This component of the balanced scorecard looks at the organizations potential for learning and growth, focusing on how well resources and human capital are being managed for the company’s future. Metrics may include things such as employee retention and the introduction of new products. The components of the scorecard are designed in an integrative manner.
Budgetary Control
One of the most commonly used methods of managerial control, is the process of setting targets for an organization’s expenditures, monitoring results and comparing them to the budget, and making changes as needed.
Responsibility Center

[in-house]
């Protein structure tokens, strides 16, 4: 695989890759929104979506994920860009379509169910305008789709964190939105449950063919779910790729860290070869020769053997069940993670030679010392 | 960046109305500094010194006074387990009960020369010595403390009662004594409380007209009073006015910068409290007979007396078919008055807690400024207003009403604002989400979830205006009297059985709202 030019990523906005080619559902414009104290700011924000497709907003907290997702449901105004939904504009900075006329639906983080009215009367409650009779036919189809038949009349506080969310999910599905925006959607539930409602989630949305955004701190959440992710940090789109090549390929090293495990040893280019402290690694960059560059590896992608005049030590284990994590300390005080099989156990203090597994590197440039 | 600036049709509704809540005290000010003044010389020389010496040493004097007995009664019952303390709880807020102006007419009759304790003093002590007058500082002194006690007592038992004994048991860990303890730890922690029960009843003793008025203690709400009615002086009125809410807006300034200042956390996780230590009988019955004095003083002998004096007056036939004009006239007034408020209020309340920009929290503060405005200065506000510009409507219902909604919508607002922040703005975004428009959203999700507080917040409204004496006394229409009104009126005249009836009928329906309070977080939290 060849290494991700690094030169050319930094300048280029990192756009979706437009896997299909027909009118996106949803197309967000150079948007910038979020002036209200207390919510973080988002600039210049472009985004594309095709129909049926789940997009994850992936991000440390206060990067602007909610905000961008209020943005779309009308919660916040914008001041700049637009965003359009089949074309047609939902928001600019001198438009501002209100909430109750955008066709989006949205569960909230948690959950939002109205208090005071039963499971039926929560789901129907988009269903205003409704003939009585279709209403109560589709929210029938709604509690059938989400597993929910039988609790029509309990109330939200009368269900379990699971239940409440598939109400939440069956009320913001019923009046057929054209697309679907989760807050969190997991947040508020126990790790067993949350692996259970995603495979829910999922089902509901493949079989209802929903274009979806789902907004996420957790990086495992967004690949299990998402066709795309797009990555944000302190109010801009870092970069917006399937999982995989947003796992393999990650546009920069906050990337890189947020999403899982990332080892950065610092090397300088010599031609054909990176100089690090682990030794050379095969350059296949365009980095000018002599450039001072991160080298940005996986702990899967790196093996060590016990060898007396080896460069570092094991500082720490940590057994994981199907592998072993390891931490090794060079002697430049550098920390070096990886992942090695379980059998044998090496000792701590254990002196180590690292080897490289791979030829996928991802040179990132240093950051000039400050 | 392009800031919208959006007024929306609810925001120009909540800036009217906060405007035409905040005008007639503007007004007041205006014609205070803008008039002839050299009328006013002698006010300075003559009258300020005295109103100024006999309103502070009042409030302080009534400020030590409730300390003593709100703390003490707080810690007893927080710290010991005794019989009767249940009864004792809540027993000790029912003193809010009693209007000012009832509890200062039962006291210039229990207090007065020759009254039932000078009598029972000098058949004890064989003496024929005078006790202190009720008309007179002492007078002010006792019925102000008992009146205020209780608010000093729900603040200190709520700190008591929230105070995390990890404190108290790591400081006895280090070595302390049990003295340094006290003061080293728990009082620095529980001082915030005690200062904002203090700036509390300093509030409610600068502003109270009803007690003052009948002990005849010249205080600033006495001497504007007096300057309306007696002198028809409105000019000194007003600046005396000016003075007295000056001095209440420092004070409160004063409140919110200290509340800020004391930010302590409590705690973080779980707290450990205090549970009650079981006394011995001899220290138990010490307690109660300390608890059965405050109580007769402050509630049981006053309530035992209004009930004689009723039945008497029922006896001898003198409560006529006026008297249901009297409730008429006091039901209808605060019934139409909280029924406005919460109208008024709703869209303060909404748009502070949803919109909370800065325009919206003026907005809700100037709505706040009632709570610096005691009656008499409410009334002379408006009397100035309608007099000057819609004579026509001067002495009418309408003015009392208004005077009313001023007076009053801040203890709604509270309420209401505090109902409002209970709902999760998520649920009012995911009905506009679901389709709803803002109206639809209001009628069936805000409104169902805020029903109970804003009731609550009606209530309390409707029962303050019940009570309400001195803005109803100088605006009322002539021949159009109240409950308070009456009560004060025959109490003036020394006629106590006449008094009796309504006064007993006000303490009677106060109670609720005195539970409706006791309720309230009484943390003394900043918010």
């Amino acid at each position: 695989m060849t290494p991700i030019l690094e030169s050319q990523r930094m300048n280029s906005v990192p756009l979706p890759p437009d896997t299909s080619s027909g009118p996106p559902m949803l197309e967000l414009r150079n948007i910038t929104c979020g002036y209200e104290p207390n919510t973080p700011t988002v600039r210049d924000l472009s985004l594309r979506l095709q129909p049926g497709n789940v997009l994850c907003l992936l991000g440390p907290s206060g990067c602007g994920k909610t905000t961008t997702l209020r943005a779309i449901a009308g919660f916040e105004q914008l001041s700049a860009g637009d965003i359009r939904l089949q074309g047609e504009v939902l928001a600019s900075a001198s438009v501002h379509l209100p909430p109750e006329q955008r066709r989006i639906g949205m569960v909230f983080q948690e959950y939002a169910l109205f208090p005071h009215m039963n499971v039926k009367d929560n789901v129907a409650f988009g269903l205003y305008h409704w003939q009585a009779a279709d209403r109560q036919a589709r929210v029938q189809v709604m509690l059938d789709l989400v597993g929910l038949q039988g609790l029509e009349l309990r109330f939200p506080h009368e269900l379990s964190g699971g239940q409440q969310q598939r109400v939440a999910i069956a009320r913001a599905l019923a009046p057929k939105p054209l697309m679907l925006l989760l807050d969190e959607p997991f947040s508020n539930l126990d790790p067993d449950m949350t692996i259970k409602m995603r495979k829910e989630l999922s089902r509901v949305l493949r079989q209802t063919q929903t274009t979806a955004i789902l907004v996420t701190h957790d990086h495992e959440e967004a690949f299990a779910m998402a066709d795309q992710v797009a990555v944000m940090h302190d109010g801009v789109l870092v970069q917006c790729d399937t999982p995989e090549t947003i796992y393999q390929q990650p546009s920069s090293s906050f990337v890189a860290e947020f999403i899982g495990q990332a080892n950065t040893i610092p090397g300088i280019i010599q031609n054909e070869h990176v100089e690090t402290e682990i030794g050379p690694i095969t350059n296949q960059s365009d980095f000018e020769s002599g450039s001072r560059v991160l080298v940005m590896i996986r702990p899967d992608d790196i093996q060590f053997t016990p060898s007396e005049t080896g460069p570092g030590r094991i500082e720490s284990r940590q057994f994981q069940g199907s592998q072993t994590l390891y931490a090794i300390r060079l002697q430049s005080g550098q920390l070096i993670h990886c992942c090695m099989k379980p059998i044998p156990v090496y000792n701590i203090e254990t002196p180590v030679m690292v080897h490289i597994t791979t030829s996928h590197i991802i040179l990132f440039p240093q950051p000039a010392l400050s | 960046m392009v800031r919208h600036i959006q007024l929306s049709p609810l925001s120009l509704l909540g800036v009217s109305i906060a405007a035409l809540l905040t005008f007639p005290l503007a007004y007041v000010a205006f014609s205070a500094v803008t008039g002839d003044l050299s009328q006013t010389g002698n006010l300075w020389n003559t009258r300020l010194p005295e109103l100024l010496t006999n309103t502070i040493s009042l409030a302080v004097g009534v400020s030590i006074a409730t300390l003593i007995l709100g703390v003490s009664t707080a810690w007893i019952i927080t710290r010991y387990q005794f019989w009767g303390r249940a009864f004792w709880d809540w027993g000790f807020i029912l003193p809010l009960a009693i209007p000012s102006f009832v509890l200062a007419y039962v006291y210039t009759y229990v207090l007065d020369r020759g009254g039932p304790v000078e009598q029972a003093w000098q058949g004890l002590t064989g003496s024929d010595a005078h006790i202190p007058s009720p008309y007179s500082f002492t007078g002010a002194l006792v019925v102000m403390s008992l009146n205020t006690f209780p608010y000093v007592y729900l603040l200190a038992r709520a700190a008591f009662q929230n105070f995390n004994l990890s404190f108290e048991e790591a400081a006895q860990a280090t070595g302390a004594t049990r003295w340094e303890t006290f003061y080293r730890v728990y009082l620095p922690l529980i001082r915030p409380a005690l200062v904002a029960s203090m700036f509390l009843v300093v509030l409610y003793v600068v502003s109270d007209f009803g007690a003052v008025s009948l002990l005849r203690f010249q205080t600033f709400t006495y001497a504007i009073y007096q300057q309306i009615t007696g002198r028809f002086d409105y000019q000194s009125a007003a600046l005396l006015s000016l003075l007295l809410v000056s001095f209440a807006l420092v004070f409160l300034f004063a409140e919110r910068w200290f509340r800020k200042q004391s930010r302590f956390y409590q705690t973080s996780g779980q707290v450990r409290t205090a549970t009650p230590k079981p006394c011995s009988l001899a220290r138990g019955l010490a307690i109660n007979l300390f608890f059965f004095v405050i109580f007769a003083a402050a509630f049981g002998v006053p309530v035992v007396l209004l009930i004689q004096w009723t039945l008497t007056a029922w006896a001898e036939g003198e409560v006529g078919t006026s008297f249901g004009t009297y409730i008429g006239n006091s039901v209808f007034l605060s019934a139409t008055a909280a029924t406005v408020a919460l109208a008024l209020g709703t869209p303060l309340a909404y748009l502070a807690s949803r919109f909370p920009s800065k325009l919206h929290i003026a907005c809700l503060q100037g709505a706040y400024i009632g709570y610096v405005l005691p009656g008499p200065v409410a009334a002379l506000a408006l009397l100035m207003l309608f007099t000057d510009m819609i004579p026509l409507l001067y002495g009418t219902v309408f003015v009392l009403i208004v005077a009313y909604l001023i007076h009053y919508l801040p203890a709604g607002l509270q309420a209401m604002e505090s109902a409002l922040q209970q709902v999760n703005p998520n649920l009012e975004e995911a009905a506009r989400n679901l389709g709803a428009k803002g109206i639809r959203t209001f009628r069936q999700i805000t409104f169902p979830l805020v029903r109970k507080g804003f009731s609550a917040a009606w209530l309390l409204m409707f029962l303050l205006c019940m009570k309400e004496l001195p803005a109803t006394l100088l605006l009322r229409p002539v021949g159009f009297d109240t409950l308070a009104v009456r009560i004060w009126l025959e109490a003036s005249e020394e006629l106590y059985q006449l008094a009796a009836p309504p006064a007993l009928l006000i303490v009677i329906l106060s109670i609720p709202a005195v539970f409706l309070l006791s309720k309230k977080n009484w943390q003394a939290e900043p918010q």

Any organizational department or unit under the supervision of a single person who is responsible for its activity.
Expense Budget
Includes anticipated and actual expenses for each responsibility center and for the total organization.
Revenue Budget
Lists forecasted and actual revenues of the organization.
Cash Budget
Estimates receipts and expenditures of money on a daily or weekly basis to ensure that an organization has sufficient cash to meet its obligations.
Capital Budget
Lists planned investments in major assets such as buildings, heavy machinery, or complex information technology systems, often involving expenditures over more than a year.
Zero-Based Budgeting
Is an approach to planning and decision making that requires a complete justification for every line item in a budget, instead of carrying forward a prior budget and applying a percentage change.